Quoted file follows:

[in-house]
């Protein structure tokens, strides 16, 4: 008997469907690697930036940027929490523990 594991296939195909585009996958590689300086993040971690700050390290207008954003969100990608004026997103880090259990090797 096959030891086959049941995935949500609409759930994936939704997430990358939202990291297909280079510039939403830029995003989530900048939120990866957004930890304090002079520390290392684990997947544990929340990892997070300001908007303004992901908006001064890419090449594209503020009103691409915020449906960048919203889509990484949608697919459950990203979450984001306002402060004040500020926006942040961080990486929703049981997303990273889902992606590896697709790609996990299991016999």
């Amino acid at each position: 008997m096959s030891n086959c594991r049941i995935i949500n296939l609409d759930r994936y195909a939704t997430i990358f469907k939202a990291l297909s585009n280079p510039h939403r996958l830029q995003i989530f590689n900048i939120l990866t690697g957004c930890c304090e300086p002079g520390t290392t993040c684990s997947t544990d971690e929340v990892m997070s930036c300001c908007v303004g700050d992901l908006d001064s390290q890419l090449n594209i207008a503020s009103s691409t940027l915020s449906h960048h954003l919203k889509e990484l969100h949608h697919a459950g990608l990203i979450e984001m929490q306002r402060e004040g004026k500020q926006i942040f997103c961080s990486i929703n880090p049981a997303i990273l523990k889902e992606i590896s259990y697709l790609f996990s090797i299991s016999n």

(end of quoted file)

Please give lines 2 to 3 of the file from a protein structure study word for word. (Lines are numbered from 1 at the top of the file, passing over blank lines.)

């Protein structure tokens, strides 16, 4: 008997469907690697930036940027929490523990 594991296939195909585009996958590689300086993040971690700050390290207008954003969100990608004026997103880090259990090797 096959030891086959049941995935949500609409759930994936939704997430990358939202990291297909280079510039939403830029995003989530900048939120990866957004930890304090002079520390290392684990997947544990929340990892997070300001908007303004992901908006001064890419090449594209503020009103691409915020449906960048919203889509990484949608697919459950990203979450984001306002402060004040500020926006942040961080990486929703049981997303990273889902992606590896697709790609996990299991016999």
């Amino acid at each position: 008997m096959s030891n086959c594991r049941i995935i949500n296939l609409d759930r994936y195909a939704t997430i990358f469907k939202a990291l297909s585009n280079p510039h939403r996958l830029q995003i989530f590689n900048i939120l990866t690697g957004c930890c304090e300086p002079g520390t290392t993040c684990s997947t544990d971690e929340v990892m997070s930036c300001c908007v303004g700050d992901l908006d001064s390290q890419l090449n594209i207008a503020s009103s691409t940027l915020s449906h960048h954003l919203k889509e990484l969100h949608h697919a459950g990608l990203i979450e984001m929490q306002r402060e004040g004026k500020q926006i942040f997103c961080s990486i929703n880090p049981a997303i990273l523990k889902e992606i590896s259990y697709l790609f996990s090797i299991s016999n």